Waterford Manor - City of St. John's Heritage Site
Statement of Significance
Formal Recognition Type
City of St. John's Heritage Building, Structure, Land or Area
Description of Historic Place
Waterford Manor is a three storey Queen Anne Revival style building located at 185 Waterford Bridge Road, St. John’s. The designation is confined to the footprint of the building.
Waterford Manor has been designated a Municipal Heritage Buiding because of its historical and architectural values.
Historically, Waterford Manor is significant because of the prominent figures associated with it. In 1917, the original owner, Andrew Delgado, sold the house to the Honorable Sir Edgar R. Bowring. Bowring and his family are famous in Newfoundland history for their involvement in the island's business and political worlds. However, the family is also known for its philanthropy. In 1911 Edgar Bowring made available $30,000 for the establishment of a public park that still bears his family's name. While Bowring still owned the house, it was used a convalescent home for those men injured in the First World War. In 1929 Bowring sold the house to the Honorable Peter Cashin. Cashin himself is no stranger in Newfoundland history. He served as a minister in the Newfoundland government and used Waterford Manor as his residence. After leaving Newfoundland for a number of years, he returned and became the most outspoken anti-confederate voice in the National Convention debates between 1946 and 1948. In 1936 the Cashins sold the house to Robert B. Job, another prominent businessman and politician. Like Cashin, Job was actively involved in the National Convention and was an avowed anti-confederate. He retained the house until 1946 when he sold it to the government.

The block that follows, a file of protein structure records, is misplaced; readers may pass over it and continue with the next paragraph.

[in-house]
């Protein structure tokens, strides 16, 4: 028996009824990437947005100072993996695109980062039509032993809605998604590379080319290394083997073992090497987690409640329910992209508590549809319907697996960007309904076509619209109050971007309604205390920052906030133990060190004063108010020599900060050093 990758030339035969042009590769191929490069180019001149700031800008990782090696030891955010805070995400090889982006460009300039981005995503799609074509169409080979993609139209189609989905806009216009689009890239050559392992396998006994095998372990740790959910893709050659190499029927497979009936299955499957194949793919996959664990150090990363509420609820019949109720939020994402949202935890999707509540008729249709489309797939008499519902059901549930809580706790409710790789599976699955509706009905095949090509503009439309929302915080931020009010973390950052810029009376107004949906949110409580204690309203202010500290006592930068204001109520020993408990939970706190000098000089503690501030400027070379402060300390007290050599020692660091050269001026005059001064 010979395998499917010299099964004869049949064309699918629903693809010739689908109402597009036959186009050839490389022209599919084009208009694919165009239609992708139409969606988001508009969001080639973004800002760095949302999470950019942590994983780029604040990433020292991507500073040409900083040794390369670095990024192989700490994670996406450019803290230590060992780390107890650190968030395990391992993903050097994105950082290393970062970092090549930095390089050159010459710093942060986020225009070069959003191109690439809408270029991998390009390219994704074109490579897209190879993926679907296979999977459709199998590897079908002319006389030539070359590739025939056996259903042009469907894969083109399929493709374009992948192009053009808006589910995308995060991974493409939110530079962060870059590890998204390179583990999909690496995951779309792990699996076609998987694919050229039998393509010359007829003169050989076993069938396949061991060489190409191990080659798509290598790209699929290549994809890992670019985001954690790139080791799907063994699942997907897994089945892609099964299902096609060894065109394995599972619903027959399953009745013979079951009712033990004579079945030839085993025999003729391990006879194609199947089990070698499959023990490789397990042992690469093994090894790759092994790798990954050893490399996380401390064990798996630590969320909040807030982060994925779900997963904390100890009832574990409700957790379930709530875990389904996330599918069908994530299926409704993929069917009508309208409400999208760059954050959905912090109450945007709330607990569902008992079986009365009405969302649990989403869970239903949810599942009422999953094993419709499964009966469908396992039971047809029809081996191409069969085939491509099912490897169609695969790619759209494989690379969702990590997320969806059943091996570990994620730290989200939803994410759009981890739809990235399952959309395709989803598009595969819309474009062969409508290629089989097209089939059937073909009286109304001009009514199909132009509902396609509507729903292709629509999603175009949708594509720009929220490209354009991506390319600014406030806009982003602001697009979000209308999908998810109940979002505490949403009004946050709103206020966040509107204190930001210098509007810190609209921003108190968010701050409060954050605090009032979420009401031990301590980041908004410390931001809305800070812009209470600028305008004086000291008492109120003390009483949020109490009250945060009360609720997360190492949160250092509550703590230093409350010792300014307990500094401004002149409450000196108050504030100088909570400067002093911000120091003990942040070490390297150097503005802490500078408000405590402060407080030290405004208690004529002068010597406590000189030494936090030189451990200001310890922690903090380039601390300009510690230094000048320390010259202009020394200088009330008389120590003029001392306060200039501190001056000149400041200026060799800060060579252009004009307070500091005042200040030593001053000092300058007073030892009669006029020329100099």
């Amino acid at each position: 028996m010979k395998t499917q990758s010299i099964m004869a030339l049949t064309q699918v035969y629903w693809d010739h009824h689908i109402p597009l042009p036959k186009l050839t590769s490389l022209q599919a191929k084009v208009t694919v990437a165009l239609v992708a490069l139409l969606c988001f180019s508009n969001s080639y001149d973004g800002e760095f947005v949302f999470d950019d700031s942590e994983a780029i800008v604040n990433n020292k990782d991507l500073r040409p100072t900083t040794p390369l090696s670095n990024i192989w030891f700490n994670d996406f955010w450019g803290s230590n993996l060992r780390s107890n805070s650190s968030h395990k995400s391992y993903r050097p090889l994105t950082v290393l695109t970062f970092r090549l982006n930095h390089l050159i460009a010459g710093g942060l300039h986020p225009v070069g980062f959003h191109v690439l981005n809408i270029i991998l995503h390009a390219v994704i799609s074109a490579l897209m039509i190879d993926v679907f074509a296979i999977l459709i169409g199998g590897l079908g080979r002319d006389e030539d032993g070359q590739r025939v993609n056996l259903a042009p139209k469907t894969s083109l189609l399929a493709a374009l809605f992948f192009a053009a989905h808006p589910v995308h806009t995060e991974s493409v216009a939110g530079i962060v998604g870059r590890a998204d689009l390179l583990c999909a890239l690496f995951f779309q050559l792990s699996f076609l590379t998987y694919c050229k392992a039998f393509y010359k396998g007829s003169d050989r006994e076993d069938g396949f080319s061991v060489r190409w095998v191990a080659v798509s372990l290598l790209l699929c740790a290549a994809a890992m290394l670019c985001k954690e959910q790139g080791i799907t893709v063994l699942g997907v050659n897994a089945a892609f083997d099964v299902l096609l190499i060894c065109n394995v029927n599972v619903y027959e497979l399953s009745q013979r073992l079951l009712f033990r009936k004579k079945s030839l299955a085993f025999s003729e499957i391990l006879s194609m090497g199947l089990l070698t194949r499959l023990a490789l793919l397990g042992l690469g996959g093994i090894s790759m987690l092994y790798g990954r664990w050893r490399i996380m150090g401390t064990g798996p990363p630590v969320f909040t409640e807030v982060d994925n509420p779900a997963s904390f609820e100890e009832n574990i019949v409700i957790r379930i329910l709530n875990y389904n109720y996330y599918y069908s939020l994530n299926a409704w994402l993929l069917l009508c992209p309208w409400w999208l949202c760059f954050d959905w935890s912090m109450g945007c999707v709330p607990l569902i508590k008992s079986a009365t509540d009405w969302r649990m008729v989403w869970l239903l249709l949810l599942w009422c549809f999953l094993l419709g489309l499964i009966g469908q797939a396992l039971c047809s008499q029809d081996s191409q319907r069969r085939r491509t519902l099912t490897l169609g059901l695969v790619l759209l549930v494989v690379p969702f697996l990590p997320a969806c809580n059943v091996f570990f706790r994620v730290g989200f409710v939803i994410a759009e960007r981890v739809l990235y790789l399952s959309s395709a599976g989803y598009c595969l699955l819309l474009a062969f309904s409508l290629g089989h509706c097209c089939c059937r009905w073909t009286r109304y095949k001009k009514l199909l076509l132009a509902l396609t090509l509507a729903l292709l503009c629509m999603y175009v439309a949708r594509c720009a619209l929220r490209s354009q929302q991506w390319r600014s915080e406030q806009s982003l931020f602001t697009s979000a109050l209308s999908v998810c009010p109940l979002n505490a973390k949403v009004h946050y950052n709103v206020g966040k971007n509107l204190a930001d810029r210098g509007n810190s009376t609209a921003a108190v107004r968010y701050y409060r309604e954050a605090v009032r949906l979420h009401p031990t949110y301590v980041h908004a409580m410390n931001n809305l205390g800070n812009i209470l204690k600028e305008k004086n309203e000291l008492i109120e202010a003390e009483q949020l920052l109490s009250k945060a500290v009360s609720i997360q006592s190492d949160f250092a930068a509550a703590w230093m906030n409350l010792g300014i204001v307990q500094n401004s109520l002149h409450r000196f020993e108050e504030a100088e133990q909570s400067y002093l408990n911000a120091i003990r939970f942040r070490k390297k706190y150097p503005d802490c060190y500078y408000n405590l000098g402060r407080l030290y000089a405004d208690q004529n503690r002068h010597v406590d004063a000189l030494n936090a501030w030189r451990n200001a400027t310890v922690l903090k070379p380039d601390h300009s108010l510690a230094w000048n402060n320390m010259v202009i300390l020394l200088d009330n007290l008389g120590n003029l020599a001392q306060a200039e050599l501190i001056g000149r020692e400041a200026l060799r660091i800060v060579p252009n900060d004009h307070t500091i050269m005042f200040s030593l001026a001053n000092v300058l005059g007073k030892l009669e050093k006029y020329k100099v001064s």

Architecturally, Waterford Manor is valuable because it was built by noted Newfoundland architect, William F. Butler. Butler, who was responsible for designing many of the larger Queen Anne style homes in the St. John’s region, is well known for his decorative detailing and craftsmanship. Waterford Hall boasts many of the features typical to Queen Anne, most notably its three imposing turrets and attractive main entranceway.
Source: city of St. John's, Meeting held 2006/04/25
Character Defining Elements
All original features which relate to the age and design of the building in the Queen Anne Revival style as interpreted by architect William F. Butler, including:
-asymmetrical roofline, turrets, pediments;
-narrow wooden clapboard;
-original doors including leaded-glass insert;
-exterior decoration including large decorative eaves, finials, eaves brackets, dentils;
-location and appearance of pedimented peaked dormers;
-moulded trim along windows and doors;
-building dimensions and location.
All interior features that reflect the age and original design of the building, including:
-interior mouldings and mantels; and,
Notes of Interest
Additional uses of this building included a home for unwanted babies, delinquent girls, orphaned boys, a social services office and an abuse centre office. Currently it is run as a Bed and Breakfast.
Location and History
||City of St. John's
||185 Waterford Bridge Road
||1905 - 1905
William F. Butler
William F. Butler